The point needs to be stressed that If the nation has been able to conduct successively and without any postponement, at least three general elections and several off cycle and bye elections since 2009 when the security situation nosedived, there is no reason why conducting the census should be an impossibility from the security perspective. While elections and censuses are generally regarded as volatile and sensitive. However, the census is lighter in terms of sensitivity and therefore less prone to violence than the elections. Unlike in the census, election in Nigeria thrives on the cut throat competition among contestants to various political offices resulting in the building and operation of a violence architecture that promotes disruption of voting process, thuggery, assassination and arson. These are not security breaches expected in a census because no direct competition for political power is involved. Indeed, there is an expressed commonality of interests and consensus among stakeholders on the need for their respective constituencies to be counted.
In all the preparations for the census so far, the experience of the Commission is that of enthusiasm and robust cooperation and support of the general populace and communities covered who took extra measures not only to ensure the welfare of the people but also their security. It is therefore not surprising that the Commission conducted the Enumeration Area Demarcation in the 772 Local Government Areas so far with extensive field operations across the country and with no single loss of lives and property or any reported security breach.
From the experience of the level of community ownership witnessed in the just concluded demarcation of the country and conduct of two pretests, it is to be expected that responsibility for securing the census process will not only be covered by the police or other security forces but also more strategically and effectively by the communities. This is not unexpected because while election promotes competition and sometimes violence among the people, census unites the people because of the commonality and convergence of interests among all stakeholders on the need to be counted. It is in this regard that the Commission has devised and implementing a comprehensive advocacy workplan that will strengthen the community ownership and acceptance of the 2022 Census.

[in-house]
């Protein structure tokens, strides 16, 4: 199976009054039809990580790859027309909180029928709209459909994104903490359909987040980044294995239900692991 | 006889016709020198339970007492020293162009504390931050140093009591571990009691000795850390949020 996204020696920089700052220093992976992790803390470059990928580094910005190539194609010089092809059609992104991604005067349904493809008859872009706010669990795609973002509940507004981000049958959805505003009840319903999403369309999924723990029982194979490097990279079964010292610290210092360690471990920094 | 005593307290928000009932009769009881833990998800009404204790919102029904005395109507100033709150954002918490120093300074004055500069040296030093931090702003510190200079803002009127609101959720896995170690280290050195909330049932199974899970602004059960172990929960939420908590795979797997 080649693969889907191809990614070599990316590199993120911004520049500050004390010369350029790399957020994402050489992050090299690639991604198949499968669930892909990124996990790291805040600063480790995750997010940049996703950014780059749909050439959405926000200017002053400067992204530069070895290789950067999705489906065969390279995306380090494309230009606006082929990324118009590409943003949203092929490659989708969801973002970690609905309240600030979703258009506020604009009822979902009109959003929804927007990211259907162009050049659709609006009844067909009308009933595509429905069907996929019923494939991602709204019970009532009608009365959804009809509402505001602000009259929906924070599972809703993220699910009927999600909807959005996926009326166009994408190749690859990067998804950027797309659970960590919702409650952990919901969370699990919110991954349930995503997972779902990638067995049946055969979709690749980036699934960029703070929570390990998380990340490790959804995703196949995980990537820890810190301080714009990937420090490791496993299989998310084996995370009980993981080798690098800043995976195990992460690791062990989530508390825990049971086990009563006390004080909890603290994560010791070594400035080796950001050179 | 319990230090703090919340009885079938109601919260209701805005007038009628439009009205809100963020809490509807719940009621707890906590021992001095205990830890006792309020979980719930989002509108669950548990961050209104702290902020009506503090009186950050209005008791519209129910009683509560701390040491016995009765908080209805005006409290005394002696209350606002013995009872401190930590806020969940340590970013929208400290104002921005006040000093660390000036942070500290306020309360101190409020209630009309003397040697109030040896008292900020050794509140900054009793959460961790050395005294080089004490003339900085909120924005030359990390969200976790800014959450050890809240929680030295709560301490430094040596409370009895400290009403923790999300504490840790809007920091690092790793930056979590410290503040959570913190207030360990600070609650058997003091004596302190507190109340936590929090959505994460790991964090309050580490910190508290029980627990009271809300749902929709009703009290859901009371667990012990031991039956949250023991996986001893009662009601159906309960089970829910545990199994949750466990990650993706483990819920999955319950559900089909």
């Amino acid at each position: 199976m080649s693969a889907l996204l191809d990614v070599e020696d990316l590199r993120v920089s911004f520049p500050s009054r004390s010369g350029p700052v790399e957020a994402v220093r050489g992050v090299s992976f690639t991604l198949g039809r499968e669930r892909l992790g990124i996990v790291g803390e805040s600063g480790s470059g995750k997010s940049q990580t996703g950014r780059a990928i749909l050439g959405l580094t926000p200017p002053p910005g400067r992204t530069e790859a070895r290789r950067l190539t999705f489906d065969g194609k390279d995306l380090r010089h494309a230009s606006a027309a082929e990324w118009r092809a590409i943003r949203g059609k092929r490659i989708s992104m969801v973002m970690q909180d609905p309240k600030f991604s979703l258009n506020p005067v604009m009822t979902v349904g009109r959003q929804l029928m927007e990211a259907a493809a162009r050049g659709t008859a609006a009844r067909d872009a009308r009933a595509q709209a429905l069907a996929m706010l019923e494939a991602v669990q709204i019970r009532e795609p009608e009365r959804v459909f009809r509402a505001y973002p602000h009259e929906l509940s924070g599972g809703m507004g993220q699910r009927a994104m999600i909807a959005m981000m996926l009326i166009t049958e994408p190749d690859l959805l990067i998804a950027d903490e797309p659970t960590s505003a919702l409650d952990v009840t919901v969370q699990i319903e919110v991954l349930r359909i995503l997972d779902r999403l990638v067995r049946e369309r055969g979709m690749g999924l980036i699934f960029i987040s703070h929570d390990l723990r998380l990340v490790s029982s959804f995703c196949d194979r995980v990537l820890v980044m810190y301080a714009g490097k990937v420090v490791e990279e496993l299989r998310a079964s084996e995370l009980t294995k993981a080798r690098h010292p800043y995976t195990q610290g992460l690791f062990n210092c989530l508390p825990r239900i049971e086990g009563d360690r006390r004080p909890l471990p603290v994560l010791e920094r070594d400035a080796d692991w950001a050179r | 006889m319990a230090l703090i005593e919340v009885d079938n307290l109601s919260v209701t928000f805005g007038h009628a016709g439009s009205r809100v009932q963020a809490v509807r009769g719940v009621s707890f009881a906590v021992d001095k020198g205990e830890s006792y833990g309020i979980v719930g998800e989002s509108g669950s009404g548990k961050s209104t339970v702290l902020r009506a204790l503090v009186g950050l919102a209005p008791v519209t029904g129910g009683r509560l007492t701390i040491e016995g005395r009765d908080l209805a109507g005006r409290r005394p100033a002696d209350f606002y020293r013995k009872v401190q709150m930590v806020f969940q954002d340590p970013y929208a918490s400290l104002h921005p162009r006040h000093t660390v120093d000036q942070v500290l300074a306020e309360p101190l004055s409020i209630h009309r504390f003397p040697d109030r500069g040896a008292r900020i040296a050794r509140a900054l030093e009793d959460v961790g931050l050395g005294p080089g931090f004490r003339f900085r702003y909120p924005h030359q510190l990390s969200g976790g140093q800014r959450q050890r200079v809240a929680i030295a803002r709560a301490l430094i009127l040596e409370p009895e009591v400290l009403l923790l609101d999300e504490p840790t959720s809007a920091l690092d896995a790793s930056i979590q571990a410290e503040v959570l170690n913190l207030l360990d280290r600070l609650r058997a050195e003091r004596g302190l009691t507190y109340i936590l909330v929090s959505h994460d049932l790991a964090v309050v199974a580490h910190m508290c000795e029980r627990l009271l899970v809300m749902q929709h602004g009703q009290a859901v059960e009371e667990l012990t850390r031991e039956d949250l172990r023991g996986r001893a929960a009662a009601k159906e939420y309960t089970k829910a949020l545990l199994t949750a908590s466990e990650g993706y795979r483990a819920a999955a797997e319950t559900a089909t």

Another issue that has not received adequate attention in the current discourse of the security implications of the census is the nature of methodology to be adopted for the exercise and its capacity to ameliorate the security challenges usually experienced in large scale statistical operations. The next Census will be a digital census and paper less in which the data will be captured through electronic devices and transmitted real time. The challenge of forward and reverse logistics involving movement of millions of tons of papers across the length and breadth of the country and the attendant security risks will be eliminated there by simplifying what would otherwise be complex security operations.
Coming 16 years after the last census, the case for the conduct of the 2022 Population and Housing Census is a compelling one that should not be derailed. It is a duty the Federal Government owes the present and future generations of Nigerians. While security of lives and properties is paramount but evidence suggests that conducting the census at this moment will not complicate the security situation but rather offers the chance of evidence-based data for sustainable peace building and development. Nigeria cannot run away from counting Nigerians. Census is an essential governance activity and no nation can afford to delete this important exercise from its development process because of the immense potential to facilitate the solution of present security situation and improve the living standard of our people.

Adamu Sinbad Saleh

Adamu Sinbad Saleh is an Assistant Chief Public Affairs Officers at the headquarters of the National Population Commission, Abuja

Leave a Reply

Your email address will not be published. Required fields are marked *